Human trafficking: The life of drugs and prostitution - Grizelda Grootboom

The author of a book Exit, Grizelda Grootboom, speaks to CapeTalk's Africa Melane about an issue that is tormenting South Africa as well as the continent, human trafficking.

Grootboom relayed her life story, her time as a child living on the streets of Cape Town, being trafficked, used as a sex slave and a life of prostitution as well as drug addiction.

When she turned 18 she moved to Johannesburg because the shelter she grew up in could not take care of her anymore and she needed to fend for herself.

She recalls meeting a girl that she befriended and becoming very close.

I trusted her hoping that she is going to give me hope and an opportunity in Joburg so I took that opportunity and moved to Johannesburg.

Grizelda Grootboom, author of a book Exit

This person that she trusted wholeheartedly sold her out, she says.

She remembers being taken to a house where she thought she was going to find shelter and quit the streets but that's where her ordeal started.

I entered this house that had nothing, no bed or furniture. The last thing she said to me was that I am going to get food and I trusted her. I took a nap in this empty house and was woken up by a kick in the stomach.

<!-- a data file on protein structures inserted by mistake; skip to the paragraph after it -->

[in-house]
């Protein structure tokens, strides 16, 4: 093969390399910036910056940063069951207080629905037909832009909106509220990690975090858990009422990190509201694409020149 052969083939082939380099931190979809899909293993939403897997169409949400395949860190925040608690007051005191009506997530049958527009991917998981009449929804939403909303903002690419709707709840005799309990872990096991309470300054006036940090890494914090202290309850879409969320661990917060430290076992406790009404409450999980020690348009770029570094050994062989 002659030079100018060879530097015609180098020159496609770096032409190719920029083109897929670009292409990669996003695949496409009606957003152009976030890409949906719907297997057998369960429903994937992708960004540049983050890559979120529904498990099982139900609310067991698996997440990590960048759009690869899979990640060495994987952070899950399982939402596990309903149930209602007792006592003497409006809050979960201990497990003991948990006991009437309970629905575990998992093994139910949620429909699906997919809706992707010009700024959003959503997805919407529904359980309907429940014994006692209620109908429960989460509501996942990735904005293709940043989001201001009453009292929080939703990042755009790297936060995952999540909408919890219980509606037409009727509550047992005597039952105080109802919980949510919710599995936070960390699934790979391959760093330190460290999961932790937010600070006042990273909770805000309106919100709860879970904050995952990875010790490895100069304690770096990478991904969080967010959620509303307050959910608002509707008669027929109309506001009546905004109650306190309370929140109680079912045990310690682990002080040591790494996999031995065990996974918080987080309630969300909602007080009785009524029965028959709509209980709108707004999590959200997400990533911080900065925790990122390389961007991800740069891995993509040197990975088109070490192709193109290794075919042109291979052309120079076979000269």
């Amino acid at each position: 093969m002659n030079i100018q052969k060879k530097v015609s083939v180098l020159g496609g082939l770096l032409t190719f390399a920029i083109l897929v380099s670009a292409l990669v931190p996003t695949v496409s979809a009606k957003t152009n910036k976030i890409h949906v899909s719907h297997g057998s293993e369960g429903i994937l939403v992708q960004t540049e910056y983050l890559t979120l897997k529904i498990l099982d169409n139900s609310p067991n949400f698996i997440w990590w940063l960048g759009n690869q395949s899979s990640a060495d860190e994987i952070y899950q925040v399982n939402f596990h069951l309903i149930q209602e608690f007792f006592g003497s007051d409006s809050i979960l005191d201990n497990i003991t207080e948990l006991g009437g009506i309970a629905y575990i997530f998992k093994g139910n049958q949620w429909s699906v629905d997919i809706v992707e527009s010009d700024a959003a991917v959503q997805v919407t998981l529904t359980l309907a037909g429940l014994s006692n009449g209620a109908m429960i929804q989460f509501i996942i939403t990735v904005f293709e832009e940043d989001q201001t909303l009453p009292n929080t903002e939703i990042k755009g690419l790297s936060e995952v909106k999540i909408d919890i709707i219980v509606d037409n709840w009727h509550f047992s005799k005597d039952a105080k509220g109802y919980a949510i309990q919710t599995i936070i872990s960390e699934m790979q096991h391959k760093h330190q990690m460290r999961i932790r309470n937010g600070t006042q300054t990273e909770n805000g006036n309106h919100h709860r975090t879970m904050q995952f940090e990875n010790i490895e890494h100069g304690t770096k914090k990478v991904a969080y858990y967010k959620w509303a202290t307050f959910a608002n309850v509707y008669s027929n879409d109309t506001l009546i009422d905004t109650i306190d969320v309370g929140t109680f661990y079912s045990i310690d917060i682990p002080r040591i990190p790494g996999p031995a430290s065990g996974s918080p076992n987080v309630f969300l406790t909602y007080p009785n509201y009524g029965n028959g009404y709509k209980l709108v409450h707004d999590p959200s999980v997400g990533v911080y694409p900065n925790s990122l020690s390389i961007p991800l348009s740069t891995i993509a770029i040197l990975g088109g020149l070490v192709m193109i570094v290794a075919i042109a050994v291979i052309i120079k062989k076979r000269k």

Grizelda Grootboom, author of a book Exit

I was questioning in my head whether the house was getting robbed... I was injected with drugs and my body just became numb... I knew from there on that I am probably going to get killed.

Grizelda Grootboom, author of a book Exit

Listen below to hear more of Grizelda Grootboom life's story:

Africa Melane spoke to country manager at A-21, Katie Modrau and Nosipho Vidima, advocacy officer at the Sex Workers Education and Advocacy Task Force (SWEAT) to find out more about human trafficking in South Africa.

Modrau says the situation is far worse than we see in the media or shown in statistics.

The issue with human trafficking is that a lot of people don't self identify as victims.

Katie Modrau, country manager at A-21

Three things to look at to identify human trafficking:

  • How were you recruited and what are the terms and conditions
  • Do you have freedom of movement, can you leave at any time you want without fear?
  • Are you making the money yourself or is someone making money off of you?

According to Vidima, their organisation works closely with the Hawks and independent sex workers. She says they do get cases where women are forced to become sex slaves and they take them out of those situations.

She says they need more resources from government to be able to rescue more women.

What we want is an environment where we can reach out to a unit where we would say the government has helped us to remove ex workers from human traffickers.

Nosipho Vidima, advocacy officer at SWEAT

To hear more listen below:


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